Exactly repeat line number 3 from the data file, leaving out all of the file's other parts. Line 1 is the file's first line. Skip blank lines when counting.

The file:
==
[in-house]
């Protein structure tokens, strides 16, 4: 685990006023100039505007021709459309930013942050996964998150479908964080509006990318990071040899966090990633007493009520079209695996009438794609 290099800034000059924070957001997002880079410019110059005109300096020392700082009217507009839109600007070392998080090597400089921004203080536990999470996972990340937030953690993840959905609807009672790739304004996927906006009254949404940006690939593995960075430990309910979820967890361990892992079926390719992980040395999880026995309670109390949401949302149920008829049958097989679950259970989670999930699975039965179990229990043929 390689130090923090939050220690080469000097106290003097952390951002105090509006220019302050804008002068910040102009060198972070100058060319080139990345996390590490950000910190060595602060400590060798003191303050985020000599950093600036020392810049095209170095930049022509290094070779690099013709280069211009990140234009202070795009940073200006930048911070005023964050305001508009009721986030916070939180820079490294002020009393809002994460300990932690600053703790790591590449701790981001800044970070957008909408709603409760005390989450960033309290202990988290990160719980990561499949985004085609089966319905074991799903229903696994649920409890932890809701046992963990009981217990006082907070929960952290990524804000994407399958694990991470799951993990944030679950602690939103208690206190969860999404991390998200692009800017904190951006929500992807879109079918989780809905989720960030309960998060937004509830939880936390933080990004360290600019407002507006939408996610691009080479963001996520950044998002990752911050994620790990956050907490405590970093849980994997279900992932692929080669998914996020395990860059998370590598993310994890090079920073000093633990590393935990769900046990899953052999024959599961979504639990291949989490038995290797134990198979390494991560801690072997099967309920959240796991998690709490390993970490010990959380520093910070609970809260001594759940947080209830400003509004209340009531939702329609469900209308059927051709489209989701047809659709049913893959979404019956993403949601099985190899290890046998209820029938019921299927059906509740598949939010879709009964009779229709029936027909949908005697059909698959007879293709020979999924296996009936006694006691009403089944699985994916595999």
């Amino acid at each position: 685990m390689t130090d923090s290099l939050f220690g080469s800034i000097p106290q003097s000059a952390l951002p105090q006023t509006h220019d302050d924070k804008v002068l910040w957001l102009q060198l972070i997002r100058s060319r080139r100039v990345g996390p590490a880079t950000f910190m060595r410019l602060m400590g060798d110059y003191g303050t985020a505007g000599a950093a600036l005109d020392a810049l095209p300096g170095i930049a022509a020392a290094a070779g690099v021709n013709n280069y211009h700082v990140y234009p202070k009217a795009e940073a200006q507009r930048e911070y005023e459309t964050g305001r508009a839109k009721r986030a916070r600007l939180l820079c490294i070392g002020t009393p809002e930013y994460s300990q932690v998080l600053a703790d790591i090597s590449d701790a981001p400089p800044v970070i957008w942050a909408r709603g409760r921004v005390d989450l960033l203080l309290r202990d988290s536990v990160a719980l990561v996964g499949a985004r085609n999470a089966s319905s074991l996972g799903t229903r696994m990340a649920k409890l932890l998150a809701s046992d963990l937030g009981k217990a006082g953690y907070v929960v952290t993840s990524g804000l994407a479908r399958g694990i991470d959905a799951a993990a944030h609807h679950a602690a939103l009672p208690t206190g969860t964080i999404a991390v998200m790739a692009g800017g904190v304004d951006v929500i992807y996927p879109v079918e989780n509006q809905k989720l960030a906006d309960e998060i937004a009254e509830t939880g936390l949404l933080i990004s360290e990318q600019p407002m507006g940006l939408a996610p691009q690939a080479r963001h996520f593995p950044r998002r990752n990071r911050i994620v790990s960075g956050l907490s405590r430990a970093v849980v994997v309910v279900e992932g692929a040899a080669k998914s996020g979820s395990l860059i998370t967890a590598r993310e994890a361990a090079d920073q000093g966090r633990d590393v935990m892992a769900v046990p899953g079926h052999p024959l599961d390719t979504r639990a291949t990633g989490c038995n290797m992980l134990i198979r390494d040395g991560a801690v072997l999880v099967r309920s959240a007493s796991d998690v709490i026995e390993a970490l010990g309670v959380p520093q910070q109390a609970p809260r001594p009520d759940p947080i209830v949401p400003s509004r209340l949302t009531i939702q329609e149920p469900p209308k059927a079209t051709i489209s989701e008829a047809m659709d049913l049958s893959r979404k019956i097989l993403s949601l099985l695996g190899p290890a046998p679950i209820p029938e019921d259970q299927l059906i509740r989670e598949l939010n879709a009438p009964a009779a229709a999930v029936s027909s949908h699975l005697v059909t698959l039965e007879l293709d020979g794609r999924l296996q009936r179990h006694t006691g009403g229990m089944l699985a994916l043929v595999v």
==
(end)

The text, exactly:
């Amino acid at each position: 685990m390689t130090d923090s290099l939050f220690g080469s800034i000097p106290q003097s000059a952390l951002p105090q006023t509006h220019d302050d924070k804008v002068l910040w957001l102009q060198l972070i997002r100058s060319r080139r100039v990345g996390p590490a880079t950000f910190m060595r410019l602060m400590g060798d110059y003191g303050t985020a505007g000599a950093a600036l005109d020392a810049l095209p300096g170095i930049a022509a020392a290094a070779g690099v021709n013709n280069y211009h700082v990140y234009p202070k009217a795009e940073a200006q507009r930048e911070y005023e459309t964050g305001r508009a839109k009721r986030a916070r600007l939180l820079c490294i070392g002020t009393p809002e930013y994460s300990q932690v998080l600053a703790d790591i090597s590449d701790a981001p400089p800044v970070i957008w942050a909408r709603g409760r921004v005390d989450l960033l203080l309290r202990d988290s536990v990160a719980l990561v996964g499949a985004r085609n999470a089966s319905s074991l996972g799903t229903r696994m990340a649920k409890l932890l998150a809701s046992d963990l937030g009981k217990a006082g953690y907070v929960v952290t993840s990524g804000l994407a479908r399958g694990i991470d959905a799951a993990a944030h609807h679950a602690a939103l009672p208690t206190g969860t964080i999404a991390v998200m790739a692009g800017g904190v304004d951006v929500i992807y996927p879109v079918e989780n509006q809905k989720l960030a906006d309960e998060i937004a009254e509830t939880g936390l949404l933080i990004s360290e990318q600019p407002m507006g940006l939408a996610p691009q690939a080479r963001h996520f593995p950044r998002r990752n990071r911050i994620v790990s960075g956050l907490s405590r430990a970093v849980v994997v309910v279900e992932g692929a040899a080669k998914s996020g979820s395990l860059i998370t967890a590598r993310e994890a361990a090079d920073q000093g966090r633990d590393v935990m892992a769900v046990p899953g079926h052999p024959l599961d390719t979504r639990a291949t990633g989490c038995n290797m992980l134990i198979r390494d040395g991560a801690v072997l999880v099967r309920s959240a007493s796991d998690v709490i026995e390993a970490l010990g309670v959380p520093q910070q109390a609970p809260r001594p009520d759940p947080i209830v949401p400003s509004r209340l949302t009531i939702q329609e149920p469900p209308k059927a079209t051709i489209s989701e008829a047809m659709d049913l049958s893959r979404k019956i097989l993403s949601l099985l695996g190899p290890a046998p679950i209820p029938e019921d259970q299927l059906i509740r989670e598949l939010n879709a009438p009964a009779a229709a999930v029936s027909s949908h699975l005697v059909t698959l039965e007879l293709d020979g794609r999924l296996q009936r179990h006694t006691g009403g229990m089944l699985a994916l043929v595999v």